In order to capitalize on the tantalizing interaction between the HUI and its 200dma to use for actual speculation decisions in real-time, we can distill this visually difficult-to-measure distance down from absolute index numbers which are skewed to a standardized percentage reading, which never skews and remains constant at all index levels. The Relative HUI accomplishes this technical feat.
Calculating the Relative HUI couldn’t be easier! All you have to do is divide the HUI by its 200-day moving average on any given trading day. Piece of cake! This past Tuesday the HUI closed at 204.08 and its 200dma hit 143.35. This 204 HUI close divided by its 143 200dma yields a Relative HUI for that day of 1.43. This measurement effectively shows the percentage above or below its 200dma at which the HUI happens to be trading at any moment in time.
This Relative HUI 1.43 example means that, on September 9th, the HUI was trading about 43% higher than its rock-solid 200dma support. A Relative HUI reading of 1.25 would indicate that the HUI was trading 25% higher than its 200dma (or stated another way, at 125% of its 200dma), while a 0.80 reading would indicate that the HUI was only trading at 80% of its 200dma. The Relative HUI is one number that PM speculators can look to anytime in order to gain a quick read of whether the HUI is relatively highly priced or relatively lowly priced compared to its all-important 200dma.
This Relative HUI concept helps to kill multiple birds with one stone. First, it provides another potential guerilla indicator for PM speculators to use in order to make decisions of when to add to or lighten their PM trading positions. Second, it removes the imprecision and great subjectivity of just analyzing a graph visually. While our eyes can make lines seem deceiving at times, a specific empirical Relative HUI is always perfectly accurate and immune from bias.
Finally, the Relative HUI indicator neutralizes the inherent skew that builds up in standard linear index graphs over time. A Relative HUI reading of 1.20 means that the HUI is trading 20% above its 200dma at any stage in its secular bull market, regardless of if its absolute index level happens to be in the 40s or 200s or beyond. The empirical Relative HUI hard-quantifies the crucial difference between the HUI and its 200dma.
If this methodology seems hauntingly familiar to you, perhaps you have been following our work on the VIX implied volatility index for the S&P 100 earlier this year. This past spring I penned some essays on the idea of the mechanically identical Relative VIX, which we developed for the same reason. We needed to understand if the absolute VIX was relatively high or low at any given time, and looking at it in reference to its 200dma solved the problem. Much more background on this general “relativizing” approach is developed in the “Trading the Relative VIX” essay and its sequel.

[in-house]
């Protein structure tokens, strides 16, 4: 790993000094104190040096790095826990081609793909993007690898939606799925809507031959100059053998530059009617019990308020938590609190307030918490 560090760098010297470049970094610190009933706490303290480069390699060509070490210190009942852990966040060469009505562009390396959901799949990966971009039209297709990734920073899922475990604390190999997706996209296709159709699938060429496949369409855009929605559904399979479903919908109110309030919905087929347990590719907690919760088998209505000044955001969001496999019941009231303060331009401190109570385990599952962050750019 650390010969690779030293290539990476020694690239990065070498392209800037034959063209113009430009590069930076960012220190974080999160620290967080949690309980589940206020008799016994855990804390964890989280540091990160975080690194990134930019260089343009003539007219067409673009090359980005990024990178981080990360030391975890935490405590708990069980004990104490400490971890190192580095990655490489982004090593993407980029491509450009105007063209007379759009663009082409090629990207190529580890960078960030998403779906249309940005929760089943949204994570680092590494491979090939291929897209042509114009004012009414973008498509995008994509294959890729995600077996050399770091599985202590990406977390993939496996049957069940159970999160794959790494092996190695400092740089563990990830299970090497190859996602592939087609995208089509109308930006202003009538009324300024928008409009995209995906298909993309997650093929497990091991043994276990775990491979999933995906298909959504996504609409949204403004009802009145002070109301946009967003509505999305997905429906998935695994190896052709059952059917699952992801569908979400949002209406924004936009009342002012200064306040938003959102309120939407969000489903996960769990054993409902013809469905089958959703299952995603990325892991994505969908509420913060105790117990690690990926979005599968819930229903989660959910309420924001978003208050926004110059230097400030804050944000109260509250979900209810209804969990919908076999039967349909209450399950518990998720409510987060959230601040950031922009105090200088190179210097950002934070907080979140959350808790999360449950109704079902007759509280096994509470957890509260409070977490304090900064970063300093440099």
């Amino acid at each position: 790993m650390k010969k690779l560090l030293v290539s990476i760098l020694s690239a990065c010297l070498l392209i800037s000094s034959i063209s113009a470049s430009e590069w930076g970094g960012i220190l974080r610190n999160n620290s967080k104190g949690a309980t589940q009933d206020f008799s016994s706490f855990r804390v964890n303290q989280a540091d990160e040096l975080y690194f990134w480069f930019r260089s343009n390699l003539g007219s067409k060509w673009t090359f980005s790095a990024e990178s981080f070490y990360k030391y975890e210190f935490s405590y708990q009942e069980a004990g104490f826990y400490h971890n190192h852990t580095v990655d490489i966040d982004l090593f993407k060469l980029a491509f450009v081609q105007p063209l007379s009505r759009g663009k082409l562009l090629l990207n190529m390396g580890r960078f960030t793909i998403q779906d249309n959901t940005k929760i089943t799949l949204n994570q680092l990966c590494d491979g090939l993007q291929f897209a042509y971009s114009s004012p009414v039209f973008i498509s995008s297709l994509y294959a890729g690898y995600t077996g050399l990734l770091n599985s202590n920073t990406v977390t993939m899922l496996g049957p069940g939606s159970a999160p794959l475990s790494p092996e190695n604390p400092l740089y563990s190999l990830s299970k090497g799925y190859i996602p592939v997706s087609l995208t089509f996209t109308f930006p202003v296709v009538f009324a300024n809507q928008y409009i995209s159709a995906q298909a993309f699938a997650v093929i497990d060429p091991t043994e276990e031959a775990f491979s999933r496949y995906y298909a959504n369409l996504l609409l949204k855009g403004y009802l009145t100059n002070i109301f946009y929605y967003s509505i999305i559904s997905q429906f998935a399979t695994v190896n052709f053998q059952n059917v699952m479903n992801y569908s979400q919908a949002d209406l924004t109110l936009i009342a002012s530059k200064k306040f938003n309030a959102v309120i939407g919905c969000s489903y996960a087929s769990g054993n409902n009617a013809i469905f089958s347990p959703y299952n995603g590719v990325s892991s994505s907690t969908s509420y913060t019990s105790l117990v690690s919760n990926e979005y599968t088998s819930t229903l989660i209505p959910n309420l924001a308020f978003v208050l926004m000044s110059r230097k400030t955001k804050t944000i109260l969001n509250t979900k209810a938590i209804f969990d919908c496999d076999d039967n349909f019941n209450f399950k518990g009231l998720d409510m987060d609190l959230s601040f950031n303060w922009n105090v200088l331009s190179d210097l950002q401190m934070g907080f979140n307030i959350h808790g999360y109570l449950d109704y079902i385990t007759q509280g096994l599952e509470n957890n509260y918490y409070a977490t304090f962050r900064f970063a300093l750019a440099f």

When graphed, the Relative HUI offers some excellent insights into the longstanding relationship between the HUI itself and its 200dma that are not apparent in a standard chart like the one shown above. All the visual subjectivity and graph skew in observing the absolute HUI index alone are removed and a far sharper technical trading tool emerges from the simple Relative HUI computation.
The red line, of course, is the Relative HUI superimposed over the standard HUI bull-market-to-date graph. Once again the 1.0 level represents times when the HUI traded at its 200dma, above 1.0 when the HUI traded above its 200dma, and below 1.0 when the HUI traded below its 200dma. Some interesting insights instantly emerge that were not apparent in the standard graph discussed above.
While today’s Relative HUI reading around 1.4 is on the high side of normal (the average Relative HUI since 2001 is 1.19), it is nowhere close to extreme yet. In both the 2001 and 2002 major gold-stock uplegs, the Relative HUI rocketed far above today’s 1.4 levels in the final-stage blowoffs marking the end of each respective upleg and the beginning of the healthy overbought PM-stock corrections.
In 2001 the Relative HUI pushed 1.6 and in late spring 2002 it soared above 1.8, meaning that the HUI was incredibly trading 80%+ higher than its 200dma! At this stage in the young gold-stock bull today, there has been no major HUI upleg that has failed yet when the HUI was merely trading around today’s relative levels, about 40% above its crucial long-term 200-day moving average.